Reviving Stalinist anti-Semitic traditions is also seen by the Kremlin as a tool for curry favor with pro-Palestinian camps. In a post-pogrom meeting with intelligence heads in Dagestan, Putin didn’t condemn anti-Semitism itself, but merely voiced dissatisfaction with its uncontrolled manifestations.
Objective 3 – Prepare future aggression against other countries.
Present priorities include Moldova and the Baltic states: Lithuania, Latvia, Estonia – the entire western swath of the former USSR. The Kremlin has already embarked on this. Pretexts involve alleged oppression of Russian-speakers (primarily Latvia and Estonia), with Moscow already crying foul over Baltic mistreatment of Russian-speakers, invoking linguistic groups’ right to self-determination.
In the wake of expelling Russian diplomat-spies, Russians are actively infiltrating European countries, especially southern nations, with their agents – creating businesses, NGOs, and more. Signs are emerging that infrastructure is being quietly established to enable large-scale subversive activities (an approach tested during the Soviet era).
Objective 4 – Fomenting conflicts in the Middle East, Africa, and Balkans.
Russia’s Middle East approaches are well-understood. However, Africa should not be overlooked. The public demotion of Prigozhin doesn’t signify the Kremlin has abandoned his African playbook.
Russia is forming an “expeditionary corps,” leveraging not only Wagner Group remnants, but Main Directorate of the Russian Armed Forces’ General Staff, Foreign Intelligence Service, and FSB. Moscow has tested having pseudo-mercenaries coordinate closely with influential agent networks within local governments, paired with political consultants and spin-doctors (providing a political back-office). Together these aim to shape political landscapes across continents to suit Kremlin interests.
Moscow looks to capitalize on the West’s, and especially France’s, weakening influence in the Sahel and wider Africa – eying natural resources, undermining European access to uranium, oil, and gas by compromising trade partnerships.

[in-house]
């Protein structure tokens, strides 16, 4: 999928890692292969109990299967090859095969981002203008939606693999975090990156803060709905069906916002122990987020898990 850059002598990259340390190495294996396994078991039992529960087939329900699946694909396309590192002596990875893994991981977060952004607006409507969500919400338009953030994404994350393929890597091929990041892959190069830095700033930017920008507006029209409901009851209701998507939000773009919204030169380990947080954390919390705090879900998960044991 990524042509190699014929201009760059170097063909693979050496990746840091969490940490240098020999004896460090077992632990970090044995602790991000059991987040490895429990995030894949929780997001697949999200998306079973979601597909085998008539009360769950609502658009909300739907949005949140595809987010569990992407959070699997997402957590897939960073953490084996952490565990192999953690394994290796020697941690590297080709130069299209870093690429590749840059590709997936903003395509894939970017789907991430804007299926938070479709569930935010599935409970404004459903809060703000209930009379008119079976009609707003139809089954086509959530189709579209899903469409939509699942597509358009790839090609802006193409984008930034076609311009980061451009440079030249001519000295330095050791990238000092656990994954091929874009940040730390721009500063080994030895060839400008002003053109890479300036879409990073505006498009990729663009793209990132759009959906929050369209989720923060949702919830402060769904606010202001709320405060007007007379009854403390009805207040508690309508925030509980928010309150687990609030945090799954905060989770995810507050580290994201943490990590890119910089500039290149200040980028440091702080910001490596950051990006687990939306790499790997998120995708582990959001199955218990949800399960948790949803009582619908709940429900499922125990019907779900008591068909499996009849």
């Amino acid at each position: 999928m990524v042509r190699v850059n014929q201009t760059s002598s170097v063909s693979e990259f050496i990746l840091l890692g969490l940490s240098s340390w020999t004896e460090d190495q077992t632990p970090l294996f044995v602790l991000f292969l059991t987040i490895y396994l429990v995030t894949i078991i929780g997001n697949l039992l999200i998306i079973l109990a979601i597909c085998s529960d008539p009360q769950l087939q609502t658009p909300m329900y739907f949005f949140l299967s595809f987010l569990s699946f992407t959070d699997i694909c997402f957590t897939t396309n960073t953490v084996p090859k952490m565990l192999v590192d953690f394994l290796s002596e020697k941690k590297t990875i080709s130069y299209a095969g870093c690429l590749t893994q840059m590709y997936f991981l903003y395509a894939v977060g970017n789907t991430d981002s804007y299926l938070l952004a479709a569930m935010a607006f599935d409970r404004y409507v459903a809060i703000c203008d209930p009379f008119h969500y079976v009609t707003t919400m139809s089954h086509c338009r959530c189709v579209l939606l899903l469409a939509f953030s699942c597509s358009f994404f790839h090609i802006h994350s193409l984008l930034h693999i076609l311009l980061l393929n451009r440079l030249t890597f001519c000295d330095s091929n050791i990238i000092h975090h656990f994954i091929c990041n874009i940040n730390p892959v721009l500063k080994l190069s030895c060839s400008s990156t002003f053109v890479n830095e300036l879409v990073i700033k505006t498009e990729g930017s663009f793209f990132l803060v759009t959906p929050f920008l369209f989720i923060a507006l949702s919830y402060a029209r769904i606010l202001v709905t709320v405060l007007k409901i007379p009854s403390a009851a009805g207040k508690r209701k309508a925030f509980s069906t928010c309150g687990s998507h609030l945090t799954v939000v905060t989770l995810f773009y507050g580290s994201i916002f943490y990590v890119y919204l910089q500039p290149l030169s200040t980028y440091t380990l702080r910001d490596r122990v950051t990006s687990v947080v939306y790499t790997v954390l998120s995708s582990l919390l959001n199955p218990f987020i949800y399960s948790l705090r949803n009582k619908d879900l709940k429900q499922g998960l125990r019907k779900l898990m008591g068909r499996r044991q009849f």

Putin’s Ukrainian front
The goals remain unchanged. Putin wants to seize as much Ukrainian territory as possible, as Russians view reclaiming “ancestrally Russian lands” as a priority.
The war has entered a battle of attrition. Signs increasingly suggest the Kremlin is prepared to sustain conflict indefinitely:
- Russia already factors its “special military operation” into 2024-2025 armed forces personnel plans;
- The Kremlin believes it retains sufficient resources (military-technical, economic, human) to continue current Ukraine operations long-term. Moscow simultaneously insists Ukraine’s domestic resources are nearing total depletion;
- Following the FSB’s lead (who see undermining Western military, economic and political support as presently ineffective), the Kremlin plans a strategy change. They view catalyzing Ukraine’s internal destabilization as key to a Russian victory.
Three priority tasks have emerged:
- Pressure all along the front with capturing individual politically and media-significant locations, like Avdiivka;
- Winter strikes on critical infrastructure (power stations, oil refineries, transport hubs) to diminish quality of life;
- Undercut social cohesion by playing on military ambitions and stroking opposition political forces’ egos.
Russia’s goal is to foment a critical mass of discontent toward the current government within Ukraine. For Kremlin strategists, precisely who replaces today’s leadership is inconsequential. They reckon whoever takes power next will flounder, plunging Ukraine into chaos. Russia expects this tipping point, where the West not only withdraws assistance, but urgently petitions Moscow to negotiate a ceasefire.
Such are the thoughts and plans swirling in the Kremlin. To be forewarned is to be forearmed. Ukraine battles for her freedom and that of all free nations. In due course, liberty shall defeat tyranny.